Yes, Huntington by Jared Povanda

Yes, Huntington. Dark glasses. Pinot Noir. Proficient in Latin, French, and German. Huntington is Protestant. Huntington dated men and women in college, but he’s married to a woman now and they have two children. He’s still bisexual, so please leave your heteronormative notions at the door with your shoes, thank you. Huntington jogs. Huntington enjoys politics but only ironically. He’s a Democrat, or maybe an Independent. Again, ironically. He keeps a Bible on his bedside table. He never reads it. Huntington appreciates antiques. Huntington writes letters. Huntington doesn’t forget your anniversary. Huntington, after his youngest daughter was stung by a hornet at an orchard, felt useless for the first time in his life. He cradled her squirming body in his arms, paralyzed by the volume of her screaming. By the fact that out of her shrieking came a many-tentacled something under a blue sky cut by the black of apple trees. A squirming girl and a squirming creature the size of a small octopus emerging from the pink depression of her mouth. Huntington thought he must be going mad. Huntington ignored the alien/monster/creature leaving his daughter’s pain behind in its escape. Did you put mud on a sting? Is that how you stopped the pain? Huntington hated nature documentaries and survival videos. He clawed at the dirt, and then he set a clod of warm earth onto his tongue. Yes, Huntington. He used his saliva to turn the dirt to weak mud, spitting the mixture onto his daughter’s pale leg. The creature’s tentacles flicked over Huntington’s stubbled cheeks in a caress that felt loving and patronizing in the same way a bout of food poisoning two years prior made him feel empty and full. Huntington didn’t explain anything when the orchard’s paramedic arrived to help. She looked at Huntington, and Huntington looked at her, brown over his lips and chin and the creature in his daughter’s hair like a bow. Do you see it, too? Huntington wanted to ask. But he didn’t ask her anything. Huntington’s father told him real men never asked for help. The creature made a temporary home of his daughter’s hairline, and Huntington did nothing to prevent this. His daughter’s whimpering lessened eventually into large, glimmersome tears. Huntington thanked the paramedic. Huntington carried his daughter to the car, and the creature latched onto his fingers as they walked. He almost dropped his daughter in his panicked attempts to shake off the suckers. The creature, on the ride home, all the windows open, crawled back into his daughter’s mouth when she yawned. Huntington nearly crashed into a tree. Huntington cursed. His daughter laughed when he cursed and told him she’d tell Mommy. He turned around to assess her for damage. Yes, Huntington needed to convince himself his daughter wasn’t damaged. Or that she wasn’t the one doing the damage. Did she get stung? Or was the creature to blame? Did she hurt herself to let it out? Huntington stared into her eyes, and there was a smile on her lips. He cringed at the wisp of smoke he swore he saw gliding through her left eye. Huntington buckled himself in. Huntington reversed. Huntington pulled onto the road. Huntington and his daughter went home to his wife’s exclamation of Poor Baby! Let Me See What That Mean Bee Did To You. Huntington wept into his pillow. Now, see his navy peacoat, his gold buttons, the Massachusetts snow falling light on broad shoulders. Huntington pretends to enjoy luncheons at the country club on Thursday afternoons, ignoring the heaviness that inhabits him. Huntington is on medication to help him sleep. Huntington plays tea party with his eldest daughter. Huntington is on medication to kill his dreams. Huntington is distanced from his youngest daughter for reasons she doesn’t—and never will—understand. Huntington hates apples. Huntington hates hornets and aquariums. Huntington can’t eat spaghetti. Huntington tells his wife he doesn’t want a third child. Huntington knows he already has a third child somewhere in the bodily dark. Huntington, sometimes, goes out into the backyard when he’s alone to make mud with his mouth. Yes, Huntington spits on the matted and overlapping grass to soothe a wound. It never works.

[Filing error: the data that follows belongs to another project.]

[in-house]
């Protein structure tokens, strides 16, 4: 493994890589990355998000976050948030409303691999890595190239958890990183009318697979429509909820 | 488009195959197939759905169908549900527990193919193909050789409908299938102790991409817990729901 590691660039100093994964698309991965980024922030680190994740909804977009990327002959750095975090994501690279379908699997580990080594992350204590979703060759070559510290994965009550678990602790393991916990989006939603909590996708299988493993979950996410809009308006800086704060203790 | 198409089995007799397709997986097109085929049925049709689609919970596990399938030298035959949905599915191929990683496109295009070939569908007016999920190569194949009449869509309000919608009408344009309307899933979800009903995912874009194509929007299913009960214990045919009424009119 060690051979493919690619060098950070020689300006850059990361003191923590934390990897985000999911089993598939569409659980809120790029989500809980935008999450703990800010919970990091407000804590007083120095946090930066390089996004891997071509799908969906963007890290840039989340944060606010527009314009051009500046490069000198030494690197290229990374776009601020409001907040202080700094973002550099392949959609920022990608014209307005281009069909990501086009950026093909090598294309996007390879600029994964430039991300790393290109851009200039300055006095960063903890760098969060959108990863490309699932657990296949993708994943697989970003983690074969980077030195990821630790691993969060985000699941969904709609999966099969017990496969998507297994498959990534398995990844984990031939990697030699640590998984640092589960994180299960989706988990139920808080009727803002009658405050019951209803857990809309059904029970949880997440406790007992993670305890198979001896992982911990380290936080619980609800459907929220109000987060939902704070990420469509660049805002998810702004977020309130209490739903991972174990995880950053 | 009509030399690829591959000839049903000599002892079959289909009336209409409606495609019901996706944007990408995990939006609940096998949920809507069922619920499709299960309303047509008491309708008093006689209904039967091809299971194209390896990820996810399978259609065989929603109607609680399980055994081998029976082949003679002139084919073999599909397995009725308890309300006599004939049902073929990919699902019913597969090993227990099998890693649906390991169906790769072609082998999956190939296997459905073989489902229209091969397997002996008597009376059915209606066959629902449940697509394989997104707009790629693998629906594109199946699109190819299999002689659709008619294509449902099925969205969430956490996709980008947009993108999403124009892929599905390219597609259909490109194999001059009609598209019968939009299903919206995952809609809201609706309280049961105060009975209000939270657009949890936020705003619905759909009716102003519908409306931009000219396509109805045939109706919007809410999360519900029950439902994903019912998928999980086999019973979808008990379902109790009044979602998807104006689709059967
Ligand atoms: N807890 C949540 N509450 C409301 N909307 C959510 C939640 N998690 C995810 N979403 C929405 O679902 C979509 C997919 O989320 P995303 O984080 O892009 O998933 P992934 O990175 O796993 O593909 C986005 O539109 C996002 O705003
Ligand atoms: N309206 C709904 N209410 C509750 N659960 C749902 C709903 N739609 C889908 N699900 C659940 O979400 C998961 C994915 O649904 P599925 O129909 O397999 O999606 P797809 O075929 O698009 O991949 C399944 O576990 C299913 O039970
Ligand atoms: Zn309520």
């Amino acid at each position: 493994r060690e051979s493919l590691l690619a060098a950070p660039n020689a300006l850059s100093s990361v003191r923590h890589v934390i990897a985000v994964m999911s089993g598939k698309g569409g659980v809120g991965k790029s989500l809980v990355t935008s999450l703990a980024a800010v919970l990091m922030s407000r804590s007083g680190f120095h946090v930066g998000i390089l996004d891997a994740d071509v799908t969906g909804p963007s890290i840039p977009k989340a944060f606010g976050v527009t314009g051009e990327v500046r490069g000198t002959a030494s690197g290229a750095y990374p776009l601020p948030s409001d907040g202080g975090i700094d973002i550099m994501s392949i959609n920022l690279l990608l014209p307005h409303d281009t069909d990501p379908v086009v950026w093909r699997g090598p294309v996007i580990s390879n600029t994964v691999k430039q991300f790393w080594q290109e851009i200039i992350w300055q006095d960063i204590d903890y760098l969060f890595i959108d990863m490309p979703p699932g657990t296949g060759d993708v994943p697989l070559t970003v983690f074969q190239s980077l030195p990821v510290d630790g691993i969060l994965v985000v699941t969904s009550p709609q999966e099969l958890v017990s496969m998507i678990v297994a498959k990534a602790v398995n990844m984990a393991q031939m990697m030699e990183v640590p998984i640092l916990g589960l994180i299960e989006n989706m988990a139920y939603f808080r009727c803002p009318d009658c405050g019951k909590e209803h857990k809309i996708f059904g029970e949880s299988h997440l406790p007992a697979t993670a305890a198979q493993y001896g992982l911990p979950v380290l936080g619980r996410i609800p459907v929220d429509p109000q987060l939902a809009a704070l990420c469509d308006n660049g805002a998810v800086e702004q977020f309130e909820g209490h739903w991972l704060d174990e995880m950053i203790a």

Jared Povanda is an internationally published writer and freelance editor from upstate New York. He has been nominated for Best of the Net and Best Microfiction, and in addition to Ellipsis Zine, his writing can be found in fine venues such as Pidgeonholes, CHEAP POP, Wrongdoing Magazine, Versification, and Hobart, among others. Find him @JaredPovanda and